As I was visiting friends in Amsterdam lately, I remembered my old days in Amsterdam in the autumn of 1973.
I was a shy, long haired, village boy and just finished my first year in the University of Jerusalem. I flew for a vacation to London and had an open return ticket from Amsterdam.
The war started while I was still in London. I continued according to plan and took the ferry to Amsterdam, but I definitely didn’t want to go back while the war was still raging, so I had to wait it out on low budget and hope for a fast ceasefire.
Amsterdam was a pretty good place for a young guy to kill time in that period. I embarked in a cheap youth hostel near the center. There were flocks of young people from all over Europe wandering around, still infected with the fever of the youth rebellion of the Sixties. You could sit with everybody to hear music for free in the open air. I was already pretty serious by that time about my political activism, but I wouldn’t say no to a joint if it passed by me.
Israelis looking for war
Wandering around just to keep myself away from war, I met some Israeli guys that were just looking for a way to go home to take part in the war. They were no regular flights but there were rumors about some flights that might fly to Lod from Amsterdam or some other European airports.
I remember especially one of them. He left Israel and already had good life in California. He came to Amsterdam as he heard that there may be some flight he could catch. It was not his first station in Europe. He told me how unlucky he was as he was only 18 in 1967 and just missed the war. He enlisted to the army later and continued to the USA, but he wouldn’t let himself miss another war. I still wonder whether he finally succeeded to get himself killed.
Criminal or just polite?
At the time you could hardly pass by in the streets near our hostel without having somebody whisper in your ear: “Hash, hash, hash… want hash?”
I could see where they took the willing customers. There was a middle-aged man seated always at the back of the longue in the hostel. They would seat with him while another guy would bring the stuff and soon they will go away.
Once I was hanging around in the street myself while one potential customer turned to me: Do you know where I can get hash?
Like the other guys (but without whispering in anybody’s ears), I brought him to the reliable source. I thought I’m entitled to get my fees for the service but decided to leave it like that, just being polite to everybody.
It was not a simple decision, as I was really running out of money.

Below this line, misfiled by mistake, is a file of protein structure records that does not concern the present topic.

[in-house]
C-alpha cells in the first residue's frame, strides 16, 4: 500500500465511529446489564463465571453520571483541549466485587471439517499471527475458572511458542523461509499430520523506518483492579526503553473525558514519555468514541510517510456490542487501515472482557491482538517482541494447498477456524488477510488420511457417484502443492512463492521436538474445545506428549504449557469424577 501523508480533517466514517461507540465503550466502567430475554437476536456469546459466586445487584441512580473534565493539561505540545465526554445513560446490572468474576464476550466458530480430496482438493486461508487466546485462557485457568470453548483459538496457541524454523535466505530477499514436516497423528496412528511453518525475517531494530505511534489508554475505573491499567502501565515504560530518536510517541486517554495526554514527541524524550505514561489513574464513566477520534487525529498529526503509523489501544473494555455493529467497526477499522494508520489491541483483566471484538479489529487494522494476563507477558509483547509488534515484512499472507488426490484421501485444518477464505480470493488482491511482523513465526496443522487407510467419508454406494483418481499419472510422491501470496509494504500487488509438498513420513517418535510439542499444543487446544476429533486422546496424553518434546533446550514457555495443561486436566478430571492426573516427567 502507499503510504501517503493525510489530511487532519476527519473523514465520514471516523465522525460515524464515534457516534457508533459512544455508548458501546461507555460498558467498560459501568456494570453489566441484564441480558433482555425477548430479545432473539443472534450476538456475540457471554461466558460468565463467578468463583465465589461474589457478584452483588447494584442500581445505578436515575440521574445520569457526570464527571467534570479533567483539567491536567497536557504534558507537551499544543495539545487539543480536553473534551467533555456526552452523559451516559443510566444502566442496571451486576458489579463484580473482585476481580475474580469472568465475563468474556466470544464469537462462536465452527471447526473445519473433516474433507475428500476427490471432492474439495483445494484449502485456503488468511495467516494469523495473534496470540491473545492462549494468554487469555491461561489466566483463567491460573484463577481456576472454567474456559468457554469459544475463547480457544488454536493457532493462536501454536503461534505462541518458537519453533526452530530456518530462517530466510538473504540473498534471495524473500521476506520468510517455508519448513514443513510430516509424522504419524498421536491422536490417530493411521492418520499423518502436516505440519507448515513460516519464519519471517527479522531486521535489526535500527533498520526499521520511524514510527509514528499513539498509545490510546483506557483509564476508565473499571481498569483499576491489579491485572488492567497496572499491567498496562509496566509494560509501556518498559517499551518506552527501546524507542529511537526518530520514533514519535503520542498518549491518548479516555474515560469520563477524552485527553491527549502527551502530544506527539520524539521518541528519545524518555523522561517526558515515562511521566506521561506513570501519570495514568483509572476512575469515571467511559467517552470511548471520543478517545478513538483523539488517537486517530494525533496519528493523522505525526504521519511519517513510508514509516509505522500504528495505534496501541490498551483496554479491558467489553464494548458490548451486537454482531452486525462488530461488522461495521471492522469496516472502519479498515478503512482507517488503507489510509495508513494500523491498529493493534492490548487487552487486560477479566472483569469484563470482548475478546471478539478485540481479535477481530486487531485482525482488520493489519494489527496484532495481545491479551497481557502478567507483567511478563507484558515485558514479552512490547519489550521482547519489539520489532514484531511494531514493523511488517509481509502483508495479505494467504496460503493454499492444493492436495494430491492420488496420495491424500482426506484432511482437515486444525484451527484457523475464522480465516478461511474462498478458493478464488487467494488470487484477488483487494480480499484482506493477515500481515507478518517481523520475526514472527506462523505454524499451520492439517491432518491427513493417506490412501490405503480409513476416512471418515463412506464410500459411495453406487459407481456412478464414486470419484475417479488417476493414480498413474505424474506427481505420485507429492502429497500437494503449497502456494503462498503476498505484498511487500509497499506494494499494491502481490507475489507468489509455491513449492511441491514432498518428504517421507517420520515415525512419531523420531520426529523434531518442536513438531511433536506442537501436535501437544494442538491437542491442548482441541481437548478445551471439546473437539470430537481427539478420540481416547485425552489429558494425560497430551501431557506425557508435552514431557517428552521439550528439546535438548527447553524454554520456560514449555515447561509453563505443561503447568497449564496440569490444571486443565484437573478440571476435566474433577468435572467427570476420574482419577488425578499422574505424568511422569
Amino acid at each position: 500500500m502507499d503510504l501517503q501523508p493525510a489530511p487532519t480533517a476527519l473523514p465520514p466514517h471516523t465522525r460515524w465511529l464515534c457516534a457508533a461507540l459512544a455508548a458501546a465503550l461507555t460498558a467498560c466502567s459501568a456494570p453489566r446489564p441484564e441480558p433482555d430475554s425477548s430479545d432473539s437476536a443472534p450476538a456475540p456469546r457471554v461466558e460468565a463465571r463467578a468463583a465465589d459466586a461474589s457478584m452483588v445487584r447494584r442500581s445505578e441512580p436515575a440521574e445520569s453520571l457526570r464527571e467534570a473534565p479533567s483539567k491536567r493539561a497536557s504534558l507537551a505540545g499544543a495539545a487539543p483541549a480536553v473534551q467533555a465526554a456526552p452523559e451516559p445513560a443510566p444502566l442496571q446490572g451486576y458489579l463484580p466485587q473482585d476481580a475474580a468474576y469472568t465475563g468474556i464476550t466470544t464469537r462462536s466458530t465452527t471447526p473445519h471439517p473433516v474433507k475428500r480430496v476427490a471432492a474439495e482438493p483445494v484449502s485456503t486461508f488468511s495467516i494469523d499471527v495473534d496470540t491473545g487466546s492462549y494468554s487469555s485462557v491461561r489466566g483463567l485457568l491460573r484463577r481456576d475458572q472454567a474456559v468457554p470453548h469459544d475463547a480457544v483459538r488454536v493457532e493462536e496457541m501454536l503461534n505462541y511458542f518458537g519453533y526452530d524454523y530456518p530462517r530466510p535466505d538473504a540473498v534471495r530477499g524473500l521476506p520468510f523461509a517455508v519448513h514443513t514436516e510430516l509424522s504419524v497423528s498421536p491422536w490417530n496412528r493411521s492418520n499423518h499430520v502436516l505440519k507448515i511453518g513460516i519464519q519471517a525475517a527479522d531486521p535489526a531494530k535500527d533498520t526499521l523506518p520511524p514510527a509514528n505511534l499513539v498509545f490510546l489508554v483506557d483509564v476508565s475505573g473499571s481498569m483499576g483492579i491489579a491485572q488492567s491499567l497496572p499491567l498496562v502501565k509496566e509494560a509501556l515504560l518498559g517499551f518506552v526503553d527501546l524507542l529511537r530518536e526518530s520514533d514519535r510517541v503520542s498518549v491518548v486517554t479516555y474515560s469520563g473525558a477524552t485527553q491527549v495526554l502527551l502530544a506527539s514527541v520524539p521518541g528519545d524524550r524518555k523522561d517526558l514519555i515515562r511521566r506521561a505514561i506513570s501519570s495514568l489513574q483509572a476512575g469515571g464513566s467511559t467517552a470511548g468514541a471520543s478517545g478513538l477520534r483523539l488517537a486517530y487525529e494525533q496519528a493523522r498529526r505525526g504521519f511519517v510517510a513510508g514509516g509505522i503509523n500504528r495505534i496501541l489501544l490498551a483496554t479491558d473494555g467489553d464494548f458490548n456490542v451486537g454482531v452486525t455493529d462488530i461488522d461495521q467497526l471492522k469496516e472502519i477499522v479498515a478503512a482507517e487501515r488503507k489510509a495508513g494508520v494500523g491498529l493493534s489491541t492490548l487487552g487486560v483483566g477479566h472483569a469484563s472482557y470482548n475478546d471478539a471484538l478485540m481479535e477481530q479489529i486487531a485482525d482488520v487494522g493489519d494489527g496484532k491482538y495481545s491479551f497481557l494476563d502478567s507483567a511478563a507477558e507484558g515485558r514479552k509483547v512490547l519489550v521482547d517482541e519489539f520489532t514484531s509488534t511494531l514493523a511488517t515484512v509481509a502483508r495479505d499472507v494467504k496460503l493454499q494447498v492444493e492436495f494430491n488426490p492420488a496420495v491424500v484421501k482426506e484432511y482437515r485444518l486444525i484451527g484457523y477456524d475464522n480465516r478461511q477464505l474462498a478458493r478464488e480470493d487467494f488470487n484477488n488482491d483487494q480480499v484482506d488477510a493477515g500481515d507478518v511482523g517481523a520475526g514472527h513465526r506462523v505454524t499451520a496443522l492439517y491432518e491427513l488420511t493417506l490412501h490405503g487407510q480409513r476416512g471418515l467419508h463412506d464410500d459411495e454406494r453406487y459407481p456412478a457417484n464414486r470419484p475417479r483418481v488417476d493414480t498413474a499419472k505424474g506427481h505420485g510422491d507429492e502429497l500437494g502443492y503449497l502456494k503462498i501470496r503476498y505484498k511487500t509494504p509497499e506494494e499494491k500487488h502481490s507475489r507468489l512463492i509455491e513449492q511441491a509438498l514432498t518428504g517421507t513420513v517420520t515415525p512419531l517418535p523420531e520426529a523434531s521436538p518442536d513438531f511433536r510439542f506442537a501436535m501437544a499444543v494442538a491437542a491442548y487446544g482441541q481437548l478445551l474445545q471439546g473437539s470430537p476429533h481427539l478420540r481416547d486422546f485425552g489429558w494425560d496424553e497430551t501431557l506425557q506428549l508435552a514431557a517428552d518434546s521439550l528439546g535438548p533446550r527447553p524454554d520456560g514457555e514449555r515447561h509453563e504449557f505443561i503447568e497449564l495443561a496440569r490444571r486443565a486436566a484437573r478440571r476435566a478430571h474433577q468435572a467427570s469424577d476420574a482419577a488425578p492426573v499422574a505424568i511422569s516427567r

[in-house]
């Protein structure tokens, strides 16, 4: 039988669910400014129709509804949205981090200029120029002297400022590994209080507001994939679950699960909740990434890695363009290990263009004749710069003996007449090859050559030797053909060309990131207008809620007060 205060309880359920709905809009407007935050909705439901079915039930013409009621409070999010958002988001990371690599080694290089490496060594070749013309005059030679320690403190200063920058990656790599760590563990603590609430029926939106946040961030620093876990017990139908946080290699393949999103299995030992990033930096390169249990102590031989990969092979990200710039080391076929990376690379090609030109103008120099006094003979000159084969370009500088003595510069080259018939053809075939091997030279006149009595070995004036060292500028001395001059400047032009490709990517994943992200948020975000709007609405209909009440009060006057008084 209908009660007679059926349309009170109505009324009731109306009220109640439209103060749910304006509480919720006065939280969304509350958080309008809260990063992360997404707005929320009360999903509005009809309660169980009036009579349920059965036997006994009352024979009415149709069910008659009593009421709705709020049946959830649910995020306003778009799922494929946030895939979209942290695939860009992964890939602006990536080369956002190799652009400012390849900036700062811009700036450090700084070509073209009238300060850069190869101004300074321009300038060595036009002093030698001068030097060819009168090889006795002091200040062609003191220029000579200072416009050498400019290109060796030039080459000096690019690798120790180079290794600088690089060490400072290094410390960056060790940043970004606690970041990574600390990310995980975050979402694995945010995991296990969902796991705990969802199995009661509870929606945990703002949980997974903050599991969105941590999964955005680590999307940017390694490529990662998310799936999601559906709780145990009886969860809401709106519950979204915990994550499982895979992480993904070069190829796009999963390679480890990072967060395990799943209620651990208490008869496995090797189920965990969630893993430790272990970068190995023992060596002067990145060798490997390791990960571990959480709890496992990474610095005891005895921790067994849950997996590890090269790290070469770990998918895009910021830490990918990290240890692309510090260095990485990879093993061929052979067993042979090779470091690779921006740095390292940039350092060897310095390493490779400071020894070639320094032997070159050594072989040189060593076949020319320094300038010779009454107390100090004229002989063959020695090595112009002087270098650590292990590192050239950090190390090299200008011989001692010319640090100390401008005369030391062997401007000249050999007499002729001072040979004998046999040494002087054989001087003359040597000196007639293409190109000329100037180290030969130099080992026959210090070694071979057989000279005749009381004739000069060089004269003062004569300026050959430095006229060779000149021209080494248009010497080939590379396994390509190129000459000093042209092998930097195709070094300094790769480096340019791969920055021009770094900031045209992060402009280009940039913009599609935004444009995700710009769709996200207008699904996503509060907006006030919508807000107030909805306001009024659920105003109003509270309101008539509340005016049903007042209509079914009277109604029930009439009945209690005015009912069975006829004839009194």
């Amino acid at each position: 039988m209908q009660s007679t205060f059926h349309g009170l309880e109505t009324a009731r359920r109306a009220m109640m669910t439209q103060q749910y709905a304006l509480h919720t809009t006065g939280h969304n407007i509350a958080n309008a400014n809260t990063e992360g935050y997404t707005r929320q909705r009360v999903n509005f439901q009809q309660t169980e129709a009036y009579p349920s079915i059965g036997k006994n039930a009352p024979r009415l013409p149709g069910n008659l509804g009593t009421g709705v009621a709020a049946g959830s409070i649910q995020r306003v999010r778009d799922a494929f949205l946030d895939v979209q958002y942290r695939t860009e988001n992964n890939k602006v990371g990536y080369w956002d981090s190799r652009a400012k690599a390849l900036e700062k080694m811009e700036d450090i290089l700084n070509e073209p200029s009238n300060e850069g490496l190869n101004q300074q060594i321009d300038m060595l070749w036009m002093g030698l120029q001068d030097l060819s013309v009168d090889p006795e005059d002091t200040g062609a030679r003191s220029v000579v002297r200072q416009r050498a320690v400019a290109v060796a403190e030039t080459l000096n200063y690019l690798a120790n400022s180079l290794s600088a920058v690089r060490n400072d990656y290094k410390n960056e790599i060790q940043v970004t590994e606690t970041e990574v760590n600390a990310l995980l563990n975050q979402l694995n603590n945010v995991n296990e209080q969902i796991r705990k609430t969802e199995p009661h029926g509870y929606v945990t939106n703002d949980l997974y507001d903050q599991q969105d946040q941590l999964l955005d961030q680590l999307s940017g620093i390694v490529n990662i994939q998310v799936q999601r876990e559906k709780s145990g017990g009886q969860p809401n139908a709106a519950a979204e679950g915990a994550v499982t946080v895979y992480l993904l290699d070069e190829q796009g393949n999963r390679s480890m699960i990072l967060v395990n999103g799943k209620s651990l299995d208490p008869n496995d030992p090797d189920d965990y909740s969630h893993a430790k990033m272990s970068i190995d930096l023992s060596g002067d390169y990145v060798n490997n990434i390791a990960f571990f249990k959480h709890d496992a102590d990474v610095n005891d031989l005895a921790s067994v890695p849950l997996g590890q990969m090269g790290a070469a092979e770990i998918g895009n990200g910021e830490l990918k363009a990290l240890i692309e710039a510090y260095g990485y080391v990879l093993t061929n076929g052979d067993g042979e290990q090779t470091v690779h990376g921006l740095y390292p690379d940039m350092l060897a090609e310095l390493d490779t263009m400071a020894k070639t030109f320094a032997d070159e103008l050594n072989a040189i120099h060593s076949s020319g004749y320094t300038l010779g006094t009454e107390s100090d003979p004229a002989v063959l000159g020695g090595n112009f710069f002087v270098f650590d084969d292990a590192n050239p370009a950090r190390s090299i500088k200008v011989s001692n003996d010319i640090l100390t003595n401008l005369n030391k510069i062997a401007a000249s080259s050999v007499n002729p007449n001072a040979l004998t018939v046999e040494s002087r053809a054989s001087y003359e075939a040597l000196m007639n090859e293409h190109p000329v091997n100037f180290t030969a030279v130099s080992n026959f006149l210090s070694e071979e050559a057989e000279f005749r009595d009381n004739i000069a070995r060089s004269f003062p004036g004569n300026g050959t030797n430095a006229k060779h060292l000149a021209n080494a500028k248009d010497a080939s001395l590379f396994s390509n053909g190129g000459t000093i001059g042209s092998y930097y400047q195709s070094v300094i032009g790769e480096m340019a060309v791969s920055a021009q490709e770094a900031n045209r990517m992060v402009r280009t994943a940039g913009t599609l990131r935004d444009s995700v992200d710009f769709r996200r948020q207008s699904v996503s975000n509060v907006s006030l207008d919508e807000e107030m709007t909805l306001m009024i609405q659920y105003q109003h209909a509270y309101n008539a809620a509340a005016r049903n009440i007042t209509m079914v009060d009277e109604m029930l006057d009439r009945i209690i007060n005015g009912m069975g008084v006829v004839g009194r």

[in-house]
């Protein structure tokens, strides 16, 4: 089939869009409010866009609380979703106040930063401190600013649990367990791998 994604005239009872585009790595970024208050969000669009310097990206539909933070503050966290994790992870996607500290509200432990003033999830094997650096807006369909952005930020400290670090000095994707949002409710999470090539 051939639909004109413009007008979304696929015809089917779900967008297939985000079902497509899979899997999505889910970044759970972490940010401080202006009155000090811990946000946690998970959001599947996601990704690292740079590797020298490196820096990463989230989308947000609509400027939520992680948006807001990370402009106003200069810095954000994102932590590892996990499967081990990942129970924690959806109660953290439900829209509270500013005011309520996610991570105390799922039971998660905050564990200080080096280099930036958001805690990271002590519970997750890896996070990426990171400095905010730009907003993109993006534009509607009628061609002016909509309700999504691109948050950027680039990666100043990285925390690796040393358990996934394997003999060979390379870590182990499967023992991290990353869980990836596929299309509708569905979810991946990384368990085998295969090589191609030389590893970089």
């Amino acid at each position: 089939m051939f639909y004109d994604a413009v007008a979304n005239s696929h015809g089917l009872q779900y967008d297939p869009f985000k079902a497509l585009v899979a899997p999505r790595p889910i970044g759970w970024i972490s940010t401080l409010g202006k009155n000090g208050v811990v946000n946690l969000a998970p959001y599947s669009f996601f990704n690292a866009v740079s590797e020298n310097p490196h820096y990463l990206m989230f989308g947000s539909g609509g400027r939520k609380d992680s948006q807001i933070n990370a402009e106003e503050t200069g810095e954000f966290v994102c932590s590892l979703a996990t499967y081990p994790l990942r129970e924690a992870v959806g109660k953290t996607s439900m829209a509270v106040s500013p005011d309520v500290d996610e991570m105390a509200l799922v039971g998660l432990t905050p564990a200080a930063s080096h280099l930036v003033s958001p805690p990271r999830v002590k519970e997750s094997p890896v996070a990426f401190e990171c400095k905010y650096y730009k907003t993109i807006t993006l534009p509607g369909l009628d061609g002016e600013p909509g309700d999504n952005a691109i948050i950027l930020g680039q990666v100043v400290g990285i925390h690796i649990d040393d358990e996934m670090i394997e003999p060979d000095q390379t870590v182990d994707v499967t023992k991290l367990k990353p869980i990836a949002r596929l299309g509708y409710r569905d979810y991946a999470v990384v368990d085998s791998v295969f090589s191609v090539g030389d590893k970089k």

I was really naïve at the time. I had my last hundred dollars, and I tried to buy something in the street. The seller took the hundred dollar bill and requested me to wait while he is going to bring some change. He never returned. The other sellers around were looking at me like saying: you brought it upon yourself.
The war already finished and I had my flight back home, but for the last night I didn’t have money to pay the hostel, not to eat, not even to pay for the bus ticket to the airport.
In the evening I was wandering around in the streets of Amsterdam, just killing time, when some people called me. “Hey, they said, we know you from the hostel”. As I explained them my situation, they said they plan to sleep out on a boat and invited me to spend the night with them. I don’t really remember but I assume I even received some unexpected meal that night.
Sitting with my new benefactors under the deck, I was not sure it was such a good luck. They were planning a robbery for that night. They went to sleep out so that there will be no evidence that they left the hostel in the middle of the night. There were maybe five men and one woman. It was her role to wake them up at around four o’clock in the morning.
I don’t think I slept much that night. But I was too egoistic to help my new friends and wake them up when the woman failed to do it. When they noticed it was already maybe six in the morning and the city around was starting to come to life – no good time for a robbery.
I went to the station to take the bus to the airport.
As I arrived there I turned to the first man that happened to pass in the street.
“I have a ticket to go abroad, but I don’t have money to get the bus to the airport”, I told him.
He looked at me wearily.
“I know you’re lying. But I will give you the money anyway”.
I thanked him.
If you know him, please, thank him again.